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Author's profile photo David Fowler

The Future of Business: Hello, Simplicity. Goodbye, Complexity

The Future of Business: Hello, Simplicity. Goodbye, Complexity.

As we plunge into the future of business, the concept of simplification is taking on a new life. Consumers are more connected than ever before, empowering them to seek easier, faster access and richer experiences in every interaction. We’re all consumers, so we’ve all gotten used to this. So much that now, we expect the same experience at work.

The message is loud and clear – it’s time to simplify business-to-business interactions.

In the second season of “The Future of Business with Game Changers,” a special edition series of SAP Radio, experts will give their views and insights into the different critical aspects of how businesses will need to change over the next decade. The first show, “Future of Business Simplification: Bye-Bye complexity,” took a look at the current state of simplicity and whether it’s possible to achieve true simplicity. The panel featured Richard Edwards, Principal Analyst at Ovum; Manish P. Nirmal, Leader of Sales and Strategy for Application Delivery Management Solutions at HP; and Michele Weber, VP of Growth Marketing for SAP North America.

Complexity kills

Richard Edwards kicked off the discussion by reflecting on the risk of complexity. “Complexity is generally used to define anything with a lot of parts that interact with each other in a variety of ways, producing outcomes that aren’t predictable,” he stated. This is especially true when these parts are operating beyond their original design specifications and use cases.

Edwards observed, “Complexity really does drain energy from business users, developers, IT departments, partners, and customers. It makes business systems difficult to plan, build, test, and use.” In the quest for increased simplicity and improved collaboration, business users are innovating and taking technology used in their personal lives and integrating it in their business processes. For IT professionals, this means that they face multiple unknowns in the IT infrastructure – creating a whole new level of complexity to the overall business.

As time goes by and IT products mature, complexity becomes inevitable. According to Edwards, “Complexity usually shows up as quirks in a system that can make it difficult for people to perform their jobs and fulfill their roles. From an organizational perspective, these quirks can escalate and increase the overall cost of doing business. Organizations must, therefore, plan for ‘obsolescence’ and system retirement if they want to simplify their business processes and operations.”

Insanity is doing the same thing and expecting a different result

Manish Nirmal continued Edwards’ thoughts by observing the human desire to solve complex problems with simple solutions. “Enterprise companies are trying to change and simplify. However, they’re using an approach that looks at the organization first and changes it in the hopes of simplifying it,” he speculated. 

By neglecting the people, processes, and problems that business leaders are trying to solve with reorganizing, complexity increases because processes are changed after the fact while the workforce becomes more disgruntled and disengaged. Nirmal believes that processes and products should be reviewed first: “Because processes drive organizational structure, leaders have to cater to a different type of organization when changing processes. In my view, organizational shifts should come last because people need to fit into the new processes outlined.”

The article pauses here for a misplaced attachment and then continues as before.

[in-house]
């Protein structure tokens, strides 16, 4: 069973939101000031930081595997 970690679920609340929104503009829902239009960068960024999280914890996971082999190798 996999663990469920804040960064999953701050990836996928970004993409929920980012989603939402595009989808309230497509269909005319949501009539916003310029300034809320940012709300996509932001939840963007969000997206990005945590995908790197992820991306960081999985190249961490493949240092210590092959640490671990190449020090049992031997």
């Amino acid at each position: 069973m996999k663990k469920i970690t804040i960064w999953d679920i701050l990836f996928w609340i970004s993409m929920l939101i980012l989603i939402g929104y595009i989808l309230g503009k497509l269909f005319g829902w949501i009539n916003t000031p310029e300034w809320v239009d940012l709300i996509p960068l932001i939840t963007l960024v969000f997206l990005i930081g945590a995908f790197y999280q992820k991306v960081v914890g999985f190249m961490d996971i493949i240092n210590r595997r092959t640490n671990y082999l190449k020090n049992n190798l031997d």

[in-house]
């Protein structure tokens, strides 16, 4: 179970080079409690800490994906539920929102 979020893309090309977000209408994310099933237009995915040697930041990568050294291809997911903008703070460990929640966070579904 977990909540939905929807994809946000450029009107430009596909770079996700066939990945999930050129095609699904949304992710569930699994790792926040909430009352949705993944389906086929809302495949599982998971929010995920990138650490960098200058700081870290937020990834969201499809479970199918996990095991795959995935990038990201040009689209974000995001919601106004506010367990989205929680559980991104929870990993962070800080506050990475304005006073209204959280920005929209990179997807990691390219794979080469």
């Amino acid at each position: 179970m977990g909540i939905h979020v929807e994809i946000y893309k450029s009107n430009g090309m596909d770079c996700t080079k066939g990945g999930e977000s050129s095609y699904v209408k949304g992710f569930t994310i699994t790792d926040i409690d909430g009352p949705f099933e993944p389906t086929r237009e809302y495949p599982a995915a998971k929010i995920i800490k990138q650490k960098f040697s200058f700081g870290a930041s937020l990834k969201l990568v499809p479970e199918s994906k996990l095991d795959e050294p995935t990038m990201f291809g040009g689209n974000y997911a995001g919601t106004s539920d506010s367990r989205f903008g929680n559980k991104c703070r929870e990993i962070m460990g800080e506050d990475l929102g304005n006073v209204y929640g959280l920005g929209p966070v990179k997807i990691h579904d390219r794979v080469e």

Enterprise companies should look at the consumer-driven market for leadership in this area. Just look at the rise of mobile apps and how we use them in our daily lives. Nirmal advised, “By introducing similar functionality into enterprise systems, businesses can simplify tasks. But this is just one step towards simplicity – enterprises still have a long way to go.” 

Don’t settle for less when the world has made it so easy for you to be remarkable

Michele Weber acknowledged that we do have the capabilities to be remarkable. “We have unprecedented access to people, capital, infrastructure, information, and technology. Plus, we are now experiencing a perfect storm of technology innovation with the convergence of cloud, social, mobile, and Big Data,” she cited.

As a collective result of these trends, people are empowered to work faster, smarter, and simpler in all facets of their lives. “Because we have access to this transformational technology, we want everything in real time and instantly. And we don’t just want to experience this in our consumer lives, we expect the same in our work lives, too,” Weber noted.

“The key to simplicity is to flex a new leadership style to master complexity to your full advantage. Doing so enables you to increase your opportunity for innovation,” she mentioned. Businesses need to run in real time to facilitate personalized engagement with customers. However, years of siloed business processes and disconnected solutions for every business challenge has created a seemingly new standard of complexity. This forces businesses to find a way to manage data and use it to their advantage – unlocking the secrets inside this data to present breakthrough opportunities.

Just imagine how much faster, smarter, and simpler the world can become if businesses:

  • Deliver ato customers at the right time
  • Give employees the right tools and insights to make the right decisions
  • Positionace whenever the market changes
  • Grow and thrive when connecting to their customers and business partners

What can you accomplish with greater simplicity in your personal and work life?

Listen to a replay of this edition of the Future of Business with Game Changers series, presented by SAP Radio. 

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